Archive for the 'Increased Federal Contribution Limits' Category
In this pre-Labor Day period when blogging will be light, here are a few notes:
1. Robert Mutch, who has written extensively about the history of campaign finance, has now published a guide to law and rules, Campaign Finance: What Everyone Needs to Know, just published by Oxford University Press. He means “everyone.” It is a citizen’s manual, with accessible explanations of abstruse statutory regulatory, and case law material, a chronology of major developments, and a glossary of key terms. He also provides throughout comments on the campaign finance reform debate. Mutch has a point of view on reform issues--who doesn’t?--but it is not harmful to his project. It adds a little zest to the discussion and more interest, therefore, for the general reader. That reader has long deserved a resource like this, and here it is, courtesy of Robert Mutch.
2. That same general reader might want to puzzle over some of features of the well-worn law that is Mutch’s subject. An interesting case now on appeal to the Supreme Court, which goes by the name of a plaintiff with an unambiguous politics--Stop Reckless Economic Instability Caused by Democrats--questions why it is that political committees in existence for at least six months, so-called “multicandidate” committees, may give upon passing out of their infancy more to candidates but less to political parties (provided they also meet other minimal conditions on the level of support received and given). The multi-candidate committee satisfying this 6-month waiting period can give a candidate another $2300 per election, for a total per election limit of $5,000. But its contributions to national and state parties are substantially cut from $32,400 to $5,000 and from $10,000 to $5,000, respectively.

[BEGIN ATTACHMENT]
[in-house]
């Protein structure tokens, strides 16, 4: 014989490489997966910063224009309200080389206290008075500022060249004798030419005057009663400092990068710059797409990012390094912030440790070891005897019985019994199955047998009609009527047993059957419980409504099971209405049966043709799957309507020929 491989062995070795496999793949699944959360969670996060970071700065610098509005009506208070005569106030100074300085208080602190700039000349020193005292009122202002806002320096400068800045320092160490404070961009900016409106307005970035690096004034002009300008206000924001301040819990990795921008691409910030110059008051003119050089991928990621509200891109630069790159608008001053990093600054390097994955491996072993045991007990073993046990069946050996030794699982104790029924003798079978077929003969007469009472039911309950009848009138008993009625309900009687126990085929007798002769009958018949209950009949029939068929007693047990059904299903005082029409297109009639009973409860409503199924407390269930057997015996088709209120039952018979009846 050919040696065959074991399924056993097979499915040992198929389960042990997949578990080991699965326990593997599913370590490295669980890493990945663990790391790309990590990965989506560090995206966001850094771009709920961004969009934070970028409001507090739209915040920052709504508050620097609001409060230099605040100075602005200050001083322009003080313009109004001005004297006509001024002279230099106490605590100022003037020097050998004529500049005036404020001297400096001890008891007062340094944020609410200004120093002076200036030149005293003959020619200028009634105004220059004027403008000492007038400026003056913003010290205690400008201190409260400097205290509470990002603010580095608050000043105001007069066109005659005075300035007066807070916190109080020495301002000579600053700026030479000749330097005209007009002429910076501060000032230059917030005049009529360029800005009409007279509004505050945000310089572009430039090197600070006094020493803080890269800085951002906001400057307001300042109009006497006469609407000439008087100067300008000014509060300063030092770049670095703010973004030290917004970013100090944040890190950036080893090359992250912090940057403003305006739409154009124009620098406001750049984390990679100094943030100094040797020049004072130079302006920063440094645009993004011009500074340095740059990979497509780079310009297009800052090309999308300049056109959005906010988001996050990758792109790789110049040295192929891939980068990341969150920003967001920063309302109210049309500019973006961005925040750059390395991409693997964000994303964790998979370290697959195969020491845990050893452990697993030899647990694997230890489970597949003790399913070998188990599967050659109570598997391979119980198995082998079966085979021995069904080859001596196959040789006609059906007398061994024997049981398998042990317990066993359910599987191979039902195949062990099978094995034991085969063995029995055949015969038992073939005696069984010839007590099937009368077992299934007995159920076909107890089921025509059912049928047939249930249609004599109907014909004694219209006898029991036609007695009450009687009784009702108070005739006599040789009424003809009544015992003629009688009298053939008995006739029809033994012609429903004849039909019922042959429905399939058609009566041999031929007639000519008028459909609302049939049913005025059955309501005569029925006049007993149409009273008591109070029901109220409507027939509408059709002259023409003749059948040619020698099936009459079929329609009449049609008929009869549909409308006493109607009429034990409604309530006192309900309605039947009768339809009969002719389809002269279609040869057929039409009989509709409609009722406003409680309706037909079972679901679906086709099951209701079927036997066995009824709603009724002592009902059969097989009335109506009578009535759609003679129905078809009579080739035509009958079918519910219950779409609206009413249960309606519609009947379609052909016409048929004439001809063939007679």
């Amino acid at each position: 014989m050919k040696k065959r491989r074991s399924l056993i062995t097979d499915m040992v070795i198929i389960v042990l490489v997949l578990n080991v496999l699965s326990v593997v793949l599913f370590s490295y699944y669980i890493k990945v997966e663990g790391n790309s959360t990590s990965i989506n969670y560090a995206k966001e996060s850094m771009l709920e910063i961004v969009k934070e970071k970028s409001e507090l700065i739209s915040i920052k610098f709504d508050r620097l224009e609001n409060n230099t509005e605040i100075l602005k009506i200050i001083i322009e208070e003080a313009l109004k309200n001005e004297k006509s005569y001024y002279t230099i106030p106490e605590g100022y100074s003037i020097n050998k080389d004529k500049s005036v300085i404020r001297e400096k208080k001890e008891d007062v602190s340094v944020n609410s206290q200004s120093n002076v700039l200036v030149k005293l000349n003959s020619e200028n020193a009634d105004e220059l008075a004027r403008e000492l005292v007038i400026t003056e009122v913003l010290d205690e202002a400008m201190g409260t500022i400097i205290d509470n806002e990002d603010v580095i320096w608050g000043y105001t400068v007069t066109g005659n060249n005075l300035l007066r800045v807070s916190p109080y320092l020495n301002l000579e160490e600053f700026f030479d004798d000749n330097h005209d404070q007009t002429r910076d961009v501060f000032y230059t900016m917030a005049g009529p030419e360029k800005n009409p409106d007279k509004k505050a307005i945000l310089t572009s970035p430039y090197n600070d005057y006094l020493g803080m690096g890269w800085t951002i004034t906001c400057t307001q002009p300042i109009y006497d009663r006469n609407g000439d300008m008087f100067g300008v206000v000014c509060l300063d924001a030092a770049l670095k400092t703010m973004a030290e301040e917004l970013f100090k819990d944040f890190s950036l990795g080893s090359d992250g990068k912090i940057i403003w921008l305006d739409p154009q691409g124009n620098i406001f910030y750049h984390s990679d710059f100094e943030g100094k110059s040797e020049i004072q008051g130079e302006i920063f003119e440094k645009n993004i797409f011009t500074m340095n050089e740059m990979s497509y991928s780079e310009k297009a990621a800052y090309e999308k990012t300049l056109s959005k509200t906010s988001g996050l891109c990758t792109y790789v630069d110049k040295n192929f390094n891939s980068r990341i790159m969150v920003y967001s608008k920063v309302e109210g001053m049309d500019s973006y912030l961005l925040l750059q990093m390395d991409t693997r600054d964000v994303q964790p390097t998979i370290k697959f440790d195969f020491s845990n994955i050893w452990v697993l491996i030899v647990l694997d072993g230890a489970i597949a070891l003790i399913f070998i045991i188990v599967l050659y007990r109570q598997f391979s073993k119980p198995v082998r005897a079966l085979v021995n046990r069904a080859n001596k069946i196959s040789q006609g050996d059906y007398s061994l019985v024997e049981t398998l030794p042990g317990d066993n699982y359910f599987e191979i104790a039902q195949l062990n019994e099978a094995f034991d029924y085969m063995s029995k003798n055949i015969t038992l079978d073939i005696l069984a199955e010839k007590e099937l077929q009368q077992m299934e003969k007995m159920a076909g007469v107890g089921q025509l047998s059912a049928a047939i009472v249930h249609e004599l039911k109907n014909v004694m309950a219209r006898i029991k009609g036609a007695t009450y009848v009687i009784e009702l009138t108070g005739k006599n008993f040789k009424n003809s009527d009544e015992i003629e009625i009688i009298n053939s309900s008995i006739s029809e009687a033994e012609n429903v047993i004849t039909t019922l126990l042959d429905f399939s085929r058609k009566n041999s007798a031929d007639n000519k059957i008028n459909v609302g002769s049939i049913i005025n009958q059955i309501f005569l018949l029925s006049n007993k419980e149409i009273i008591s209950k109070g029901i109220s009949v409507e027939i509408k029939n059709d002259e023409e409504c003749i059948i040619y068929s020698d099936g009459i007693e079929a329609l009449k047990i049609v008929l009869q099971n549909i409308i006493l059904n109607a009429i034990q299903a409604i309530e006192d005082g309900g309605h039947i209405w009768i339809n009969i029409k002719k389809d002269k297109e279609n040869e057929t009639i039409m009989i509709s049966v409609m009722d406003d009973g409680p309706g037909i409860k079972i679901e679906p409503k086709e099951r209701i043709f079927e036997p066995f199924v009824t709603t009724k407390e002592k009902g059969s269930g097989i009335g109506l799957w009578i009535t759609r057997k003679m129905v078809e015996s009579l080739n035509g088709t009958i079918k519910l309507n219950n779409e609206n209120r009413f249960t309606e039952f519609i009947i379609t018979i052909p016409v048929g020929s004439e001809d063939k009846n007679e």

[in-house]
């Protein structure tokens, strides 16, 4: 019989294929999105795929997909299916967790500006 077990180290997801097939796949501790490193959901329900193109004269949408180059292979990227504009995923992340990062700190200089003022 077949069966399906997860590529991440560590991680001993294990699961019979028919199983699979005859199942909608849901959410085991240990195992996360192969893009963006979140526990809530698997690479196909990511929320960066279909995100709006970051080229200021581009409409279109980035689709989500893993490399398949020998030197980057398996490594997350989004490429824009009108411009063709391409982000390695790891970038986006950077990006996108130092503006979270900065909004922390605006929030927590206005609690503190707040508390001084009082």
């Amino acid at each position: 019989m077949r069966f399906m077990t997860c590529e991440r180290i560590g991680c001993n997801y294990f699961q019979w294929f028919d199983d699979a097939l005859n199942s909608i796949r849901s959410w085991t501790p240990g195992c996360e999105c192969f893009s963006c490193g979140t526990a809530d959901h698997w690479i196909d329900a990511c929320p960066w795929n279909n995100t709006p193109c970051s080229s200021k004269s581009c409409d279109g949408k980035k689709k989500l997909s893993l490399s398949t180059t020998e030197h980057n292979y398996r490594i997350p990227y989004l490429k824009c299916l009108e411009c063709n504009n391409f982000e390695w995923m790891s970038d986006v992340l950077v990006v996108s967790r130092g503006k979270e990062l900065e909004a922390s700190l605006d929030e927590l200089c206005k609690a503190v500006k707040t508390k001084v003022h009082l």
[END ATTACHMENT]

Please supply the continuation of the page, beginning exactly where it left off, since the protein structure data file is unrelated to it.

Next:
In a thoughtful article, Michael Kang of Emory has taken on the question of whether de-regulated political parties, taking in larger sums of money, can truly act as a bulwark against polarization—or only as yet another agent of the wealthy and their policy preferences. He doubts donors would expect from parties any less responsiveness or gratitude. If the committed class of large donors is ideologically polarized, it is hard for him to see how party officials could resist its demands and retain the freedom to move party politics toward the center, closer to the ground for compromise.
This is one aspect of the normative case against party de-regulation he would put up against views presented by Rick Pildes, among others. (He has other concerns: for example, that "even if de-regulation of party campaign finance assigns the right balance of power among party actors, it neglects distributional equality concerns that were once a main focus of campaign finance policymaking." Kang, Michael S., The Brave New World of Party Campaign Finance Law (2015). Cornell Law Review, Vol. 101, 2016; Emory Legal Studies Research Paper No. 15-365, at 57. Available at SSRN: http://ssrn.com/abstract=2674406.)